In a first effort to pin down Shaykh `Isa on the big Jihadi questions of the day, I read through his opinion on the near enemy/far enemy debate: “Are jihadi operations in the abodes of the original infidels preferable? Or in the lands of Muslims that are ruled by infidels?” The “original infidels” in the first part of the question are people who have never been Muslims. The unqualified “infidels” in the second part includes original infidels and Muslims who have apostatized.
In answering the question, `Isa offers America as an example of the “abodes of the original infidels” and Afghanistan as an example of the “lands of Muslims that are ruled by infidels.”
`Isa’s bottom line: “The apostate who has authority over Muslim lands is, in the eyes of the inhabitants of these countries, the near enemy, and the original infidels in their lands are the far enemy” (p. 20). A few paragraphs later he says, “Undertaking jihadi operations in countries that were ruled by Islam and then taken over by the enemy–like Afghanistan–are more obligatory and have greater priority than undertaking these operations in the abodes of the original infidels that Muslims have never conquered and in which Islamic law has never been applied–like America. Preserving capital has greater priority than new profit, especially when the person who has taken over Muslim abodes is an apostate” (p. 20). Elsewhere, he says that if the Muslims who live in these lands are unable to overthrow the apostate, then the duty to fight him expands to include the Muslims of the surrounding countries (p. 1).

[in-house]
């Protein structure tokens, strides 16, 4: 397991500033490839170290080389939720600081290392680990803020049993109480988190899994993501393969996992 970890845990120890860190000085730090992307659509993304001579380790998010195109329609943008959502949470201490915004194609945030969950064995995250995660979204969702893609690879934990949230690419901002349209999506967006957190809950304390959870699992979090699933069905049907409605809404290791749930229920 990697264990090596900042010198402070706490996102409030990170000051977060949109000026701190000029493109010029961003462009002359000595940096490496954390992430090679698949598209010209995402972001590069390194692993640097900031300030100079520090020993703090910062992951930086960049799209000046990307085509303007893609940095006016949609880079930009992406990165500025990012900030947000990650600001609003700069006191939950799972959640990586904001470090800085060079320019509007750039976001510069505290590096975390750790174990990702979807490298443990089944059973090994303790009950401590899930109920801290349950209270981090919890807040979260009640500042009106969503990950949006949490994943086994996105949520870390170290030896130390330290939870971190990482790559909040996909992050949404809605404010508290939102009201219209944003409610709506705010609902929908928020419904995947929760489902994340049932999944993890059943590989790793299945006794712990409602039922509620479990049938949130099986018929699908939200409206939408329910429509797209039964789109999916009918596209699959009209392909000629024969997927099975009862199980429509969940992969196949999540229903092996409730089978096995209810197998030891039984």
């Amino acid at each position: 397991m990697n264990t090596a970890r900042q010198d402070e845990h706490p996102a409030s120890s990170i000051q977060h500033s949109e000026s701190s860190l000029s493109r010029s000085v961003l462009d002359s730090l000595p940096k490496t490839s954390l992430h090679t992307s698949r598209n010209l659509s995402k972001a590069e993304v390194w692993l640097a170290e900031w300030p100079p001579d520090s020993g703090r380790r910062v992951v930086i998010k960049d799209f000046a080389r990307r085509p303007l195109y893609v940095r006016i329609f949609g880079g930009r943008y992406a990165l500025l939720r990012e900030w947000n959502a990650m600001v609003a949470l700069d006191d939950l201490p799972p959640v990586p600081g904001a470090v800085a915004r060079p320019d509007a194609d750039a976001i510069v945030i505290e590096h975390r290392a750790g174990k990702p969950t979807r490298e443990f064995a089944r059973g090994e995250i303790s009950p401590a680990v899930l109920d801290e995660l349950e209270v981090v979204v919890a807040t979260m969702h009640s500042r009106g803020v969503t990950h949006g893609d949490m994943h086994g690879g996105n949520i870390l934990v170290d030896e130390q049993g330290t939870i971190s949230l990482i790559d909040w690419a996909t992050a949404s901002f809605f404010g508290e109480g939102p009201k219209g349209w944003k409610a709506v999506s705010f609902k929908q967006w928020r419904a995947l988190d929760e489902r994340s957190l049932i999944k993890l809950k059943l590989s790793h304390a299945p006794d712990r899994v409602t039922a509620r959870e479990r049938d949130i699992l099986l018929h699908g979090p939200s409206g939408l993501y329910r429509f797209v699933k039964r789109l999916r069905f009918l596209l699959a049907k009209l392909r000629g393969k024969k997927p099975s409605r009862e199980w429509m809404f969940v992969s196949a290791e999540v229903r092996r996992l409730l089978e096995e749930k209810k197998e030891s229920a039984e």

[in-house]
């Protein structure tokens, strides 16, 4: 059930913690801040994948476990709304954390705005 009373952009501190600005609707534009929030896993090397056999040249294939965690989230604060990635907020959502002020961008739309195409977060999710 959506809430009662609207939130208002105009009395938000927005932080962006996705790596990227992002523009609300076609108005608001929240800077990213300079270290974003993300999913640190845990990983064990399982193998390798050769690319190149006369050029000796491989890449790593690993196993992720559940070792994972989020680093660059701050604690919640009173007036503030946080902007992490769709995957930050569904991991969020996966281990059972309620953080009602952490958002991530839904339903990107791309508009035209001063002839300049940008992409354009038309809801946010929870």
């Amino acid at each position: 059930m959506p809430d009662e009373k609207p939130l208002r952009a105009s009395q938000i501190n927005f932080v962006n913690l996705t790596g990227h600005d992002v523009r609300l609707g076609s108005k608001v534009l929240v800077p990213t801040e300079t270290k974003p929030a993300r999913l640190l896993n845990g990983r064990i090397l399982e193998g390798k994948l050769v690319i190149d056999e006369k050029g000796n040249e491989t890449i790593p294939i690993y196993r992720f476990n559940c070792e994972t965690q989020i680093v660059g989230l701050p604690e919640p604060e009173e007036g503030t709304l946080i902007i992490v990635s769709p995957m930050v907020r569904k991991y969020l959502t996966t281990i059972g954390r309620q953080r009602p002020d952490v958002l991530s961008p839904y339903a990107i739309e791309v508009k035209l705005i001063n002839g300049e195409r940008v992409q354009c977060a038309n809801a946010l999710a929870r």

Although the document is not dated, his remarks about Afghanistan being taken over by “the enemy” and an apostate taking power indicate that it was written after the U.S. invasion of Afghanistan and the accession of Hamid Karzai. So `Isa is addressing a current debate, not a pre-9/11 debate.
`Isa’s position is at odds with the one publicly adopted by al-Qaeda’s leadership in the ’90s and today, so it is strange that he would have such a high-profile position in the organization. Perhaps `Isa is a more independent actor than press reports suggest. Or perhaps he gives himself wiggle room in this document by making the near enemy/far enemy debate dependent on the capacity of the locals to overthrow the local apostate. Or perhaps AQ Central is shifting its strategic focus back to the near enemy. Reading more of `Isa’s works and knowing more about his relationship with AQ Central will help sort out some of these questions.
(هل العمليات الجهادية في ديار الكفار الأصليين أفضل؟ أم في بلاد المسلمين التي استولى عليها الكفار؟)